When I first saw Tetsu Kasuya at the Japan Brewers Cup Championship, I was most surprised by his approach. Among a field of baristas and coffee specialists using complicated methods—two filters for one extraction, specially made ceramic tools, fancy and complicated recipes—Kasuya’s presentation was a fairly simple and quick AeroPress recipe.
I remember him saying something along the lines that he didn’t want to over-complicate things. He wanted to be able to easily recreate the experience for customers visiting his cafe, and for them to easily replicate his method at home.
The words echoed around in my head on the train ride home. While the other competitors pursued perfect flavor by any means and indulged in extravagant ideas, Kasuya had placed a boundary on his methods the moment he decided his theme would be finding the simplest way to brew fantastic coffee.
And yet, he still won.
Much later, I decided to investigate why Kasuya took this approach. What I found was that although simplicity is often a part of Kasuya’s approach to coffee, getting there has required a serious dedication to the craft; a dedication that, surprisingly, started at the hospital.
At age twenty-seven, Kasuya was diagnosed with Type 2 diabetes. Then working as an IT consultant, Kasuya’s diagnosis forced a change of perspective. He found himself looking more closely at his life, and the life he wanted to lead.
“I thought [coffee] was interesting, and so I bought what I needed for pour-over coffee, and looked up recipes on the internet. It was really bad, and I wanted to know why my coffee tasted worse than what I drank at the cafe. That got me thinking about how I was brewing,” said Kasuya, and that pulled him into turning his passion into a career.
“I knew that if I was told I would die tomorrow, I’d wish I’d done something different [with my life.] I decided to put a focus on enjoying life. This is the result,” he says with a laugh.
Not long after starting a job at Coffee Factory in Ibaraki Prefecture, Kasuya visited plantations in Guatemala and Honduras. Seeing the farms and the efforts of the farmers instilled in him a sense of responsibility. He felt a desire to share their life’s work, and to spread it as far as he could.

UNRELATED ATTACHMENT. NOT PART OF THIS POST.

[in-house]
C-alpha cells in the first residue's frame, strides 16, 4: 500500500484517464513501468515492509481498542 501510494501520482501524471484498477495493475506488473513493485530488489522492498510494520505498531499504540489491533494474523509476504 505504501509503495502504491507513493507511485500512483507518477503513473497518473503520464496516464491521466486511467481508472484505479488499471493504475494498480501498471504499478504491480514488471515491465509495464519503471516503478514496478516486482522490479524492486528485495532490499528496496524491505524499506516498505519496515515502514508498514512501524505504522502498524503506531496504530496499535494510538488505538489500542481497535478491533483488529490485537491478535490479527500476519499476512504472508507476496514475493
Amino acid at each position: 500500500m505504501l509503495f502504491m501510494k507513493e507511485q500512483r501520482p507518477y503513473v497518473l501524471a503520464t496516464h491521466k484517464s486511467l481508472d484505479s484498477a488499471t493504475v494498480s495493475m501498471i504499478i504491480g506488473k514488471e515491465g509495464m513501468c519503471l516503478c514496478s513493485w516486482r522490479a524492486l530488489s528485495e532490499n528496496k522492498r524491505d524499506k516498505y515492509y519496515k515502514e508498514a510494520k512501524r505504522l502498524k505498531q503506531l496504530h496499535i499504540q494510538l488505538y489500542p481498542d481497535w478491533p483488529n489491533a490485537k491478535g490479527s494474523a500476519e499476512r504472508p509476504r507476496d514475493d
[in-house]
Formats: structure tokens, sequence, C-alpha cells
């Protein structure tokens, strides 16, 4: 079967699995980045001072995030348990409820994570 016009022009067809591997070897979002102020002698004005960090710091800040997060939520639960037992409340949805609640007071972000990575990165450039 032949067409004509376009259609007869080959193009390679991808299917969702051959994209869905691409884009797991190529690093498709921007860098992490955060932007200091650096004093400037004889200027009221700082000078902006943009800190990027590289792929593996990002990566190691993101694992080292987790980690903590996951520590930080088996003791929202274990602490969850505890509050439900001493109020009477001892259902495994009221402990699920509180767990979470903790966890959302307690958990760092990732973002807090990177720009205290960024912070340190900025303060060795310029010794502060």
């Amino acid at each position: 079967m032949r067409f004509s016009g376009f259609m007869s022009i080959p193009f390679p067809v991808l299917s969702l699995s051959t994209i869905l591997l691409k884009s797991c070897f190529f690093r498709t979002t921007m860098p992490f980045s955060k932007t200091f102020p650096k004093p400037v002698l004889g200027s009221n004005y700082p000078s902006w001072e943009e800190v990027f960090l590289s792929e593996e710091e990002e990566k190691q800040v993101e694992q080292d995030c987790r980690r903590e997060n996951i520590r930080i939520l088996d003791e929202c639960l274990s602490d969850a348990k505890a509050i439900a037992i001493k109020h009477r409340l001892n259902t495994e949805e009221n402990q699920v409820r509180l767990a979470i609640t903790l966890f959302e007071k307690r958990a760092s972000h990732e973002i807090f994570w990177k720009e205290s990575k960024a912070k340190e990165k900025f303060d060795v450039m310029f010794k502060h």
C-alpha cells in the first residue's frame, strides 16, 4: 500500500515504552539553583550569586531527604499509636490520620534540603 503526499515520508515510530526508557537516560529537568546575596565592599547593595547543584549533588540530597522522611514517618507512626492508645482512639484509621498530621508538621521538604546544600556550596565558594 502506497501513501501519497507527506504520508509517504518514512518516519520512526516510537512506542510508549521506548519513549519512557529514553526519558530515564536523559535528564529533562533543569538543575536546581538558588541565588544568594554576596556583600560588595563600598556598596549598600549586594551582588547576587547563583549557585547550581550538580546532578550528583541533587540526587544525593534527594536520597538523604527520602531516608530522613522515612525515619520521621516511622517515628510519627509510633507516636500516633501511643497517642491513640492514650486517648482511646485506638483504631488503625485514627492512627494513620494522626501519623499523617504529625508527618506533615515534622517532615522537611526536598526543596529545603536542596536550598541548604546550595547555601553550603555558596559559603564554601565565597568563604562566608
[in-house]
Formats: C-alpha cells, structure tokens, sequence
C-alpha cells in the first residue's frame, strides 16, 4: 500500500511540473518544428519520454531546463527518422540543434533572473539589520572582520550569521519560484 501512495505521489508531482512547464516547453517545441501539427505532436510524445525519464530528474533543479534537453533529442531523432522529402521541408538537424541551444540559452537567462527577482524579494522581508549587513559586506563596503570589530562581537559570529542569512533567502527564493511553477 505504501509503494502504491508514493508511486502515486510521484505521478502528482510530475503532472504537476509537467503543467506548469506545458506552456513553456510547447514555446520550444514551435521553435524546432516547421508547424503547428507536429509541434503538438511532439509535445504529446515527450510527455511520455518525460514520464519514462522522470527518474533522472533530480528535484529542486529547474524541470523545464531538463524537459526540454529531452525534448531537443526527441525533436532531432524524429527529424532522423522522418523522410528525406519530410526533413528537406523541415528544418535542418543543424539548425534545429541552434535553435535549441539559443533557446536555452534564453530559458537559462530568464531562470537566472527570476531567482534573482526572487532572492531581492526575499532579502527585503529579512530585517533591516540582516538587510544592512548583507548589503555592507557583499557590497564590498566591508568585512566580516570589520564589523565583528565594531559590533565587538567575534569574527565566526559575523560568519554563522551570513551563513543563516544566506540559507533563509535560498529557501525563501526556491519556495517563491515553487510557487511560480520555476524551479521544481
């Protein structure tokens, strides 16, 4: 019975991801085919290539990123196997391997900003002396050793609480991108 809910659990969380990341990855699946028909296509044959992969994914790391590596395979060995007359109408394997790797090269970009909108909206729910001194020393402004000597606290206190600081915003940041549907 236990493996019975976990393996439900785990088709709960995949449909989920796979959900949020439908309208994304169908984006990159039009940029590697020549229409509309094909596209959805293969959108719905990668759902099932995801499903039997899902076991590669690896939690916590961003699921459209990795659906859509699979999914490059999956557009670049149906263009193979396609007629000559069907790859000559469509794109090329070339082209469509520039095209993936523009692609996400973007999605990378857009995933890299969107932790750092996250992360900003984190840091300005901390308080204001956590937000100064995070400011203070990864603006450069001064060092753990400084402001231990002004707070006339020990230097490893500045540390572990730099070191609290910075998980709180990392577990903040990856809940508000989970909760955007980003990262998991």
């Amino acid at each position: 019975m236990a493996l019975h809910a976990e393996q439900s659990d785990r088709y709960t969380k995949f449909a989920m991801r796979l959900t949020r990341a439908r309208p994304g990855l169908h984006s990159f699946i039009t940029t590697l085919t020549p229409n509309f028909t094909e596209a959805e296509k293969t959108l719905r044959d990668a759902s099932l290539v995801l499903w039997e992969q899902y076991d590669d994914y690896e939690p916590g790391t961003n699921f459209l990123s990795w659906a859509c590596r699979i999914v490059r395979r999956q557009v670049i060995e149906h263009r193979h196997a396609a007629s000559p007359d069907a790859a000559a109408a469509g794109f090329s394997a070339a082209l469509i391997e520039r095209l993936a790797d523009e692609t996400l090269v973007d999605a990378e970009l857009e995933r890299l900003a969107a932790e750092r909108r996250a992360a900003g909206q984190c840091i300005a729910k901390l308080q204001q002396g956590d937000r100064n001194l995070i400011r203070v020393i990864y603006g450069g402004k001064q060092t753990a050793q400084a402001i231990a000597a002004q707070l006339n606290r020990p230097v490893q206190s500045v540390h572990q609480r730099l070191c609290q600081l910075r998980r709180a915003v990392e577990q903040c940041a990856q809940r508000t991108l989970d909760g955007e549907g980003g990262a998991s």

This train of thought led him to the competition circuit.
“I wanted to share my knowledge and craft with people, but a barista’s sphere of influence is limited to the people who visit their shop. But if you become the best in Japan, you can potentially reach the whole country, and if you become a world champion, that sphere expands even further. I realized that if I wanted to reach people, I needed to become famous.”
Kasuya says that experimentation and trial and error have been key to his improvement. His approach is one of constant thought and adjustment; he creates a hypothesis, tests it, records the results, and decides on adjustments immediately.
Following these snaking paths to perfect flavors allowed for Kasuya to craft and hone a variety of messages to share with people through competitions including latte art competitions, AeroPress competitions, and of course, the World Brewers Cup Championship.
And though his search for coffee recipes still involves much thought and experimentation, Kasuya ultimately leans towards simplicity in his work.
“Coffee is a very simple drink,” he says. “It’s water over grounds, which extracts the coffee. The act of brewing is simply controlling that extraction, and making fine adjustments towards your preferred extraction.”
Kasuya now sees coffee as a means of self-expression and communication. It’s through coffee that he’s connected with other people, and shared thoughts and ideas across the world. It’s also the key to those simple—if fleeting—moments of genuine happiness.
“Brewing a really good cup of coffee is the kind of happiness that can’t be touched,” Kasuya says. “And to be honest, I can’t do it often. I think I’ve brewed really great coffee only two or three times. The cups I brewed at the Brewers Cup and the World AeroPress Championship? They were good cups of coffee.”
And after thinking for a moment, he adds, “That happiness is linked to my effort; it’s an expression of my thoughts and feelings in a cup.”
Hengtee Lim (@Hent03) is a Sprudge.com staff writer based in Tokyo. Read more Hengtee Lim on Sprudge.
Photos courtesy of Sonia Cao
Special thanks to The Coffee Elementary School for the use of their cafe!